The word "awash", outside of a US navigation context, means what we think it means: the top of the thing is above the water to some extent, with water washing up against it or just over it. Thus the US rock symbol Ka called "rock awash" really means "a rock that will be awash at some tide level, but we do not know what that level is." In short, it is a rock which covers and uncovers, height unknown, which is the definition of INT 1 rock K11.

It is not clear why NOAA maintains this definition of the Ka rock, unless it is tied to the tradition we see in the still active Bowditch definition and in navigation school training manuals (like our own). It seems that the rock Ka could be moved to K11, just as in the INT 1, and redefined as a rock which covers and uncovers, with height known or unknown above chart datum.  (We raise this point, but we are aware of the perspective: NOAA and its forerunners were making charts and explaining symbols long before most nations were, so they have history on their side.)

The word "awash" could then only appear in the definition of K12 (the plus sign with 4 dots) which is defined by both the US and INT 1 as "a rock awash at the chart datum," and which is, indeed, the IHO definition of "rock awash" as presented in S-32 the official IHO Glossary.
Figure 5. IHO Glossary, S-32, 5th ed, 1994. This is not the same as used in Bowditch (Figure 4), so we propose that the next edition of Bowditch include this alternative meaning.

It seems that change would simplify US paper chart symbols, and lead to an easier transition into the use of ENC. I know of at least one navigation school, who will no longer refer to the isolated asterisk as a "rock awash."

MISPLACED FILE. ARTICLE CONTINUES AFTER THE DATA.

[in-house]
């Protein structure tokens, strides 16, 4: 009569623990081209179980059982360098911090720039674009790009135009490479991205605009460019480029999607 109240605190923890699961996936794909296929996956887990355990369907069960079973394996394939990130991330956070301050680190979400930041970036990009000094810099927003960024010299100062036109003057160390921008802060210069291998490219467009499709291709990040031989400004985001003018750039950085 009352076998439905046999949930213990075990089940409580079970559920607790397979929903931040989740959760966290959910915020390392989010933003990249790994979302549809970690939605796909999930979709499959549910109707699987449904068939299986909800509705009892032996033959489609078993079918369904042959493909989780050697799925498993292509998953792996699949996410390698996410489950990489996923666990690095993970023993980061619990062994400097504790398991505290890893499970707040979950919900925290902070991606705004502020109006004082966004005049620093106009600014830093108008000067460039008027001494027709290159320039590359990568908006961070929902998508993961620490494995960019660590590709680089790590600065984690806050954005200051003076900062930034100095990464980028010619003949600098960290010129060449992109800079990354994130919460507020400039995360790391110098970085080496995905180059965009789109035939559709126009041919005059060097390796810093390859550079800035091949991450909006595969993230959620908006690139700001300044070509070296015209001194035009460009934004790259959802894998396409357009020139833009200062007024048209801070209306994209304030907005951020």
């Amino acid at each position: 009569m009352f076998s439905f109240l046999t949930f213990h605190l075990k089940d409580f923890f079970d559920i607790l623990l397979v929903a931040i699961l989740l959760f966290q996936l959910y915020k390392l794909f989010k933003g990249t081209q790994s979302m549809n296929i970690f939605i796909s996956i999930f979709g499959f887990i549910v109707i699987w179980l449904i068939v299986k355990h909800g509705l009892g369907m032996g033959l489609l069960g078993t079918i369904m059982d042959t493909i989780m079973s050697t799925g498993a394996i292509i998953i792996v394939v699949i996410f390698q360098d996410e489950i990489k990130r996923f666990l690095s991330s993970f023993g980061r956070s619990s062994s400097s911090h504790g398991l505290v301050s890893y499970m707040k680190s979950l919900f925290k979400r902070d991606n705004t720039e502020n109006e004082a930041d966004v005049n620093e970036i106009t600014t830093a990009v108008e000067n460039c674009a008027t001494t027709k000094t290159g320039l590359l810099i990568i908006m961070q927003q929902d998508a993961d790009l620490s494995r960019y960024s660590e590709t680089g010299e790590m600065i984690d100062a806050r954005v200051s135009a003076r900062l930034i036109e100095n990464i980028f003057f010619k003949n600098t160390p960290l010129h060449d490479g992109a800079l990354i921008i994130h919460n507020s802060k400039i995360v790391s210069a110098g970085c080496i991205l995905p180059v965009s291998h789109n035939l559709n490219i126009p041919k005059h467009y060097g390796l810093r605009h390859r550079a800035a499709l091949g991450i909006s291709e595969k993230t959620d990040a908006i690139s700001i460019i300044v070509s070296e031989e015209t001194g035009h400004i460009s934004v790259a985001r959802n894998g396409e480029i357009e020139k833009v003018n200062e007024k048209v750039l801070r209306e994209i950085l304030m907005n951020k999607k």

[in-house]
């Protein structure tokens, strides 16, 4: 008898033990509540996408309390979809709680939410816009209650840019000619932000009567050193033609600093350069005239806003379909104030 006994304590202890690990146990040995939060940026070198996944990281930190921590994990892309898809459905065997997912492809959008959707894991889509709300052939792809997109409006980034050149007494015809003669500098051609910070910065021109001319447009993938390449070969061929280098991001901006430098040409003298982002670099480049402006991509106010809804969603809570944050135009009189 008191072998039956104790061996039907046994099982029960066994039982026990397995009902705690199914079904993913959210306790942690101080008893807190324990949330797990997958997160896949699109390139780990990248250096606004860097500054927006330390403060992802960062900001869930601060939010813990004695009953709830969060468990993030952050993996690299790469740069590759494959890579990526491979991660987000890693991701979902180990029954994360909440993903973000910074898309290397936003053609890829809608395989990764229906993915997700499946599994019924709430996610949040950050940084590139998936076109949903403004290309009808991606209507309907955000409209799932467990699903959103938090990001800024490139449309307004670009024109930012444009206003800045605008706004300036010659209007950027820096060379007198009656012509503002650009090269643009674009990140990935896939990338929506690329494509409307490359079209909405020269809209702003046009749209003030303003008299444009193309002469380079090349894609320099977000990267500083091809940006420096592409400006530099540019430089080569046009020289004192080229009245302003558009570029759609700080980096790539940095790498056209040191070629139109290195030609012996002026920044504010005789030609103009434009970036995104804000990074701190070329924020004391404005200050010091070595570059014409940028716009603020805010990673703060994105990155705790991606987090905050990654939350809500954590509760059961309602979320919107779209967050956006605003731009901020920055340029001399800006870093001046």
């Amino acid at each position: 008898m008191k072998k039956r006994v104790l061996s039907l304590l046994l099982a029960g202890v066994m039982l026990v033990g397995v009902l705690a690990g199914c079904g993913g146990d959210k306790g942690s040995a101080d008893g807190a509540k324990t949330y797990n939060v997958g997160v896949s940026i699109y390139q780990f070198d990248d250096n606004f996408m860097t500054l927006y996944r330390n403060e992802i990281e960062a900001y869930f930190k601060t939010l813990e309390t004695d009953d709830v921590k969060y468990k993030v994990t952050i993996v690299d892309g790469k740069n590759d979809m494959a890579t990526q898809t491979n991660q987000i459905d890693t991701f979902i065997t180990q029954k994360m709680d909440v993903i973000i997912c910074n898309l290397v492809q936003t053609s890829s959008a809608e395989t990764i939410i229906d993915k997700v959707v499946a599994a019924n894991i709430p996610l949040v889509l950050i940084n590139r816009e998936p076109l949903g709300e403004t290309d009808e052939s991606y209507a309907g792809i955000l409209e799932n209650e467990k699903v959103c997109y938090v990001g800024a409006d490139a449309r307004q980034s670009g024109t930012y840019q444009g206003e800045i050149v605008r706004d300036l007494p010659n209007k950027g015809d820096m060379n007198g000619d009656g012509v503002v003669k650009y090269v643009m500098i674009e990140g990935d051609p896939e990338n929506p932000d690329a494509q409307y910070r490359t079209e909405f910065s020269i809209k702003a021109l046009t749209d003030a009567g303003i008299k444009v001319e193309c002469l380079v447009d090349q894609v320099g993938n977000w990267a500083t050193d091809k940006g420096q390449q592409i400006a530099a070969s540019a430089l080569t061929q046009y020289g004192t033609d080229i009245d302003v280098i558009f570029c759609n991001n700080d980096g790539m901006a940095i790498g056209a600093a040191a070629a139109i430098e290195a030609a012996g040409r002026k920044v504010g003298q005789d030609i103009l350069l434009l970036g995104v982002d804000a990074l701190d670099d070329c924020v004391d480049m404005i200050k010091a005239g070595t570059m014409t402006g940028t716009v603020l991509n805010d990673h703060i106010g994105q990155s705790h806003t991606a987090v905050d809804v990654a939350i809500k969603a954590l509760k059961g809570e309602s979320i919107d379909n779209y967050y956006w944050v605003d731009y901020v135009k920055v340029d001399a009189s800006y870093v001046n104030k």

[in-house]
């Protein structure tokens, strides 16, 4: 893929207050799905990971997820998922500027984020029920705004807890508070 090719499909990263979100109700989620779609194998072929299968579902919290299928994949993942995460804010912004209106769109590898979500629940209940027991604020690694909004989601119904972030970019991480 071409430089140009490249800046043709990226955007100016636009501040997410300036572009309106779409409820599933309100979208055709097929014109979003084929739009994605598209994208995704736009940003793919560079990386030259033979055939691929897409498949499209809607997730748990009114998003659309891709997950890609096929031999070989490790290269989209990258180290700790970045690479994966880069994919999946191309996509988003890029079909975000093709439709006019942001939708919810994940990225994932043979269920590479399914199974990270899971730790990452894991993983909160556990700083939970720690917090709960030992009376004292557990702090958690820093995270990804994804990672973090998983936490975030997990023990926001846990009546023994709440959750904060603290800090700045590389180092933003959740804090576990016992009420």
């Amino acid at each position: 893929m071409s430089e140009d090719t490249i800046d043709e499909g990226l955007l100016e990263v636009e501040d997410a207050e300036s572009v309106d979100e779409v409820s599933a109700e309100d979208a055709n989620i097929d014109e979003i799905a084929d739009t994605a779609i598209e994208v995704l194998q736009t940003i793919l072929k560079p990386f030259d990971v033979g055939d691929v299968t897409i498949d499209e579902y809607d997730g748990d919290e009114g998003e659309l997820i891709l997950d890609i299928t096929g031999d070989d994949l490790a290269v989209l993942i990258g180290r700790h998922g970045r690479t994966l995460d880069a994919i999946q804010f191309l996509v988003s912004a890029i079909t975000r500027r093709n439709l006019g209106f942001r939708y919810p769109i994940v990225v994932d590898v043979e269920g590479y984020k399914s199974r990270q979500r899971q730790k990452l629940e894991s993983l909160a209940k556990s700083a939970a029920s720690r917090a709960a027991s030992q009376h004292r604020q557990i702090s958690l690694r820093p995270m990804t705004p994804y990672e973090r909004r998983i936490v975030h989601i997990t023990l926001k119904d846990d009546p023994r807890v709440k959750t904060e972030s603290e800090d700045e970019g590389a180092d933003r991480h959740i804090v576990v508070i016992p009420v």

In a follow up note (Rock Talk 2 — RNC to ENC), we look at how rock symbols are presented in ENC. But before leaving I want to stress that the latest edition of NOAA Chart No.1 is a major milestone in such publications in that starting with the 12th edition, NOAA Chart No. 1 includes for each paper chart symbol the corresponding symbols used in electronic navigational charts, specifically those following the IHO S-52 standard used in ECDIS (electronic chart and display systems).

NOAA Chart No 1 is now more than ever a unique and especially valuable publication for all navigators, worldwide. There is a free pdf version online. To appreciate how lucky we are, the British Admiralty publishes this same data in two books NP 5011 ($35) and NP 5012 ($34).


A special thanks to Brian Voss, Librarian of the NOAA Library in Seattle. He has shown us many times the crucial value of real libraries and real librarians in this Google age. 

History of Electronic Charting

This is a holding place for an article to be added in the Spring of 2017.

Two references (may not be accessible any longer)